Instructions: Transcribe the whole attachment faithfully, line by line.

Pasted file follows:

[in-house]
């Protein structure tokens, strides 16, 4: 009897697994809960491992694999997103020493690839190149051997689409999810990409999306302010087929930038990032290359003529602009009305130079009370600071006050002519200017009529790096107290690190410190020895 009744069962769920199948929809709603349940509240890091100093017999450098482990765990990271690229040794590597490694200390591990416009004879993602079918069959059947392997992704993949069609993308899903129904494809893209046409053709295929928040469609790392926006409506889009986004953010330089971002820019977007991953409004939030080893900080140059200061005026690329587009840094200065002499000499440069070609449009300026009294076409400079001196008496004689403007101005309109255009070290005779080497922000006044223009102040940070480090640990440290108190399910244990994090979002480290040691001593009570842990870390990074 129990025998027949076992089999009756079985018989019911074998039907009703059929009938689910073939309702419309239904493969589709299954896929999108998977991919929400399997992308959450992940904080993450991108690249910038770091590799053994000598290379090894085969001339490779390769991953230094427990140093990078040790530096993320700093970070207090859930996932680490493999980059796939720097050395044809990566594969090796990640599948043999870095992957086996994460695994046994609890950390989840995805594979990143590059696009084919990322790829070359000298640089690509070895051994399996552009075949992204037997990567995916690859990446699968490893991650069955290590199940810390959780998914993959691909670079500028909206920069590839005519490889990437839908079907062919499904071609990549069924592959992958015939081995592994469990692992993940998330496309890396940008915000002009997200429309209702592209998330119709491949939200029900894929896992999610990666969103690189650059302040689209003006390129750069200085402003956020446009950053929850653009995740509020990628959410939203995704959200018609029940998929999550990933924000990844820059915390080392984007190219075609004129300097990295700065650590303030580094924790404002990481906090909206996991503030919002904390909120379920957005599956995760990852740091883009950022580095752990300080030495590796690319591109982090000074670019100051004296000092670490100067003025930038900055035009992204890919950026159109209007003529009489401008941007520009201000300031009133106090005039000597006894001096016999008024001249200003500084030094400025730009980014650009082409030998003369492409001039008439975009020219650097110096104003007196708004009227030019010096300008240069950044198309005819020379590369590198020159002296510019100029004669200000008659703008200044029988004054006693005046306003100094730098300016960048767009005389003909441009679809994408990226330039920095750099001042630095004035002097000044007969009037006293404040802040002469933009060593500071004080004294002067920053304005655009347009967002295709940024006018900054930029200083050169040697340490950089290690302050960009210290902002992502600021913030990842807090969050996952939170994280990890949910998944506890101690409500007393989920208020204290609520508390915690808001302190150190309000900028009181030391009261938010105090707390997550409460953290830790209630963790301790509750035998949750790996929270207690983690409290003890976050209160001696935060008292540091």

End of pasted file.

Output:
[in-house]
């Protein structure tokens, strides 16, 4: 009897697994809960491992694999997103020493690839190149051997689409999810990409999306302010087929930038990032290359003529602009009305130079009370600071006050002519200017009529790096107290690190410190020895 009744069962769920199948929809709603349940509240890091100093017999450098482990765990990271690229040794590597490694200390591990416009004879993602079918069959059947392997992704993949069609993308899903129904494809893209046409053709295929928040469609790392926006409506889009986004953010330089971002820019977007991953409004939030080893900080140059200061005026690329587009840094200065002499000499440069070609449009300026009294076409400079001196008496004689403007101005309109255009070290005779080497922000006044223009102040940070480090640990440290108190399910244990994090979002480290040691001593009570842990870390990074 129990025998027949076992089999009756079985018989019911074998039907009703059929009938689910073939309702419309239904493969589709299954896929999108998977991919929400399997992308959450992940904080993450991108690249910038770091590799053994000598290379090894085969001339490779390769991953230094427990140093990078040790530096993320700093970070207090859930996932680490493999980059796939720097050395044809990566594969090796990640599948043999870095992957086996994460695994046994609890950390989840995805594979990143590059696009084919990322790829070359000298640089690509070895051994399996552009075949992204037997990567995916690859990446699968490893991650069955290590199940810390959780998914993959691909670079500028909206920069590839005519490889990437839908079907062919499904071609990549069924592959992958015939081995592994469990692992993940998330496309890396940008915000002009997200429309209702592209998330119709491949939200029900894929896992999610990666969103690189650059302040689209003006390129750069200085402003956020446009950053929850653009995740509020990628959410939203995704959200018609029940998929999550990933924000990844820059915390080392984007190219075609004129300097990295700065650590303030580094924790404002990481906090909206996991503030919002904390909120379920957005599956995760990852740091883009950022580095752990300080030495590796690319591109982090000074670019100051004296000092670490100067003025930038900055035009992204890919950026159109209007003529009489401008941007520009201000300031009133106090005039000597006894001096016999008024001249200003500084030094400025730009980014650009082409030998003369492409001039008439975009020219650097110096104003007196708004009227030019010096300008240069950044198309005819020379590369590198020159002296510019100029004669200000008659703008200044029988004054006693005046306003100094730098300016960048767009005389003909441009679809994408990226330039920095750099001042630095004035002097000044007969009037006293404040802040002469933009060593500071004080004294002067920053304005655009347009967002295709940024006018900054930029200083050169040697340490950089290690302050960009210290902002992502600021913030990842807090969050996952939170994280990890949910998944506890101690409500007393989920208020204290609520508390915690808001302190150190309000900028009181030391009261938010105090707390997550409460953290830790209630963790301790509750035998949750790996929270207690983690409290003890976050209160001696935060008292540091």